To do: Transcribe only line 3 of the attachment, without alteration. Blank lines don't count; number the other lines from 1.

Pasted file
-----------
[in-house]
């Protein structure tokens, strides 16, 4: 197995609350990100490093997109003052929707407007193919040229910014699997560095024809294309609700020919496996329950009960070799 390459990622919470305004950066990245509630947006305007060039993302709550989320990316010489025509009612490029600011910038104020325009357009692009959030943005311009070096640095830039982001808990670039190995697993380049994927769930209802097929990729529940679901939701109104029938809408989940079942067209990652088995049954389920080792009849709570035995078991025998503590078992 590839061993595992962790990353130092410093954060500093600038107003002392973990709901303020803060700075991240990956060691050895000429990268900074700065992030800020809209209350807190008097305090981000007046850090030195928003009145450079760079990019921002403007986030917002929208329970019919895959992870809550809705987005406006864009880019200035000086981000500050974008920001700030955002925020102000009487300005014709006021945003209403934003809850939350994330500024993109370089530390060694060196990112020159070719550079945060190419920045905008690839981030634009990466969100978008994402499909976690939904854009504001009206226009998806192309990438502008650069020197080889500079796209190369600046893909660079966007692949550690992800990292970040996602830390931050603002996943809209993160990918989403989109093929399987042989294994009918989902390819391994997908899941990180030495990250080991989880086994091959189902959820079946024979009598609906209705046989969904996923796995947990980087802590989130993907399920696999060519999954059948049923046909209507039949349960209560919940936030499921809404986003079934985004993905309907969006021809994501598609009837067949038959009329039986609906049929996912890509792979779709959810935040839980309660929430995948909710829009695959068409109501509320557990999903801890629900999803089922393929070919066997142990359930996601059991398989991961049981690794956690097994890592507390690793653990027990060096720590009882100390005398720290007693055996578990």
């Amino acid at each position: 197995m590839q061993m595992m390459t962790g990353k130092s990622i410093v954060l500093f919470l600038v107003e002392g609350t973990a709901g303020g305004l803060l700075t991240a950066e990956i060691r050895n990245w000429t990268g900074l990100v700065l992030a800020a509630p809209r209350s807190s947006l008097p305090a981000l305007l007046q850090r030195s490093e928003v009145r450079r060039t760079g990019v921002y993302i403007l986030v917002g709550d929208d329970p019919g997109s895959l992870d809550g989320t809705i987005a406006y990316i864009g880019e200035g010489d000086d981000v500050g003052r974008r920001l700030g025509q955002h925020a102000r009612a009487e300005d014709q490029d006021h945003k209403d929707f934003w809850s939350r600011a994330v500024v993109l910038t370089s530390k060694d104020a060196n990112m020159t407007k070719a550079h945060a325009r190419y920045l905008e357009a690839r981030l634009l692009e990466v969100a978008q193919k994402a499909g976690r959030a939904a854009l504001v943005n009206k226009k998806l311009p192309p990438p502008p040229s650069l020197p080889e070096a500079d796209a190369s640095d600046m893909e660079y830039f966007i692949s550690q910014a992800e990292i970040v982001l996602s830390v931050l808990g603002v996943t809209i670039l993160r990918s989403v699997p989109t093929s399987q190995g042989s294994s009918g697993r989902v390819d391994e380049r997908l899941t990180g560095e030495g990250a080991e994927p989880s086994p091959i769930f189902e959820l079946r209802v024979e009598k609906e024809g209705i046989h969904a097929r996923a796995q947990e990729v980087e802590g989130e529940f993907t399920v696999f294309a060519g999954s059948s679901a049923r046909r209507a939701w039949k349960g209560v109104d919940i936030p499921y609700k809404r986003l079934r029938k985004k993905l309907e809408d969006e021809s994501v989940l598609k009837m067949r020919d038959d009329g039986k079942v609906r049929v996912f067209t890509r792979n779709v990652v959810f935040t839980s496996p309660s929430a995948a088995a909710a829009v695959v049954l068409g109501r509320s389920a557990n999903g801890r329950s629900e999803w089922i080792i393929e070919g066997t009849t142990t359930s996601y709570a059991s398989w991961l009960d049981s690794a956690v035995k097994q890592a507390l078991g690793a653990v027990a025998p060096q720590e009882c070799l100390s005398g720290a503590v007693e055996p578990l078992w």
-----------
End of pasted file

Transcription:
């Amino acid at each position: 197995m590839q061993m595992m390459t962790g990353k130092s990622i410093v954060l500093f919470l600038v107003e002392g609350t973990a709901g303020g305004l803060l700075t991240a950066e990956i060691r050895n990245w000429t990268g900074l990100v700065l992030a800020a509630p809209r209350s807190s947006l008097p305090a981000l305007l007046q850090r030195s490093e928003v009145r450079r060039t760079g990019v921002y993302i403007l986030v917002g709550d929208d329970p019919g997109s895959l992870d809550g989320t809705i987005a406006y990316i864009g880019e200035g010489d000086d981000v500050g003052r974008r920001l700030g025509q955002h925020a102000r009612a009487e300005d014709q490029d006021h945003k209403d929707f934003w809850s939350r600011a994330v500024v993109l910038t370089s530390k060694d104020a060196n990112m020159t407007k070719a550079h945060a325009r190419y920045l905008e357009a690839r981030l634009l692009e990466v969100a978008q193919k994402a499909g976690r959030a939904a854009l504001v943005n009206k226009k998806l311009p192309p990438p502008p040229s650069l020197p080889e070096a500079d796209a190369s640095d600046m893909e660079y830039f966007i692949s550690q910014a992800e990292i970040v982001l996602s830390v931050l808990g603002v996943t809209i670039l993160r990918s989403v699997p989109t093929s399987q190995g042989s294994s009918g697993r989902v390819d391994e380049r997908l899941t990180g560095e030495g990250a080991e994927p989880s086994p091959i769930f189902e959820l079946r209802v024979e009598k609906e024809g209705i046989h969904a097929r996923a796995q947990e990729v980087e802590g989130e529940f993907t399920v696999f294309a060519g999954s059948s679901a049923r046909r209507a939701w039949k349960g209560v109104d919940i936030p499921y609700k809404r986003l079934r029938k985004k993905l309907e809408d969006e021809s994501v989940l598609k009837m067949r020919d038959d009329g039986k079942v609906r049929v996912f067209t890509r792979n779709v990652v959810f935040t839980s496996p309660s929430a995948a088995a909710a829009v695959v049954l068409g109501r509320s389920a557990n999903g801890r329950s629900e999803w089922i080792i393929e070919g066997t009849t142990t359930s996601y709570a059991s398989w991961l009960d049981s690794a956690v035995k097994q890592a507390l078991g690793a653990v027990a025998p060096q720590e009882c070799l100390s005398g720290a503590v007693e055996p578990l078992w």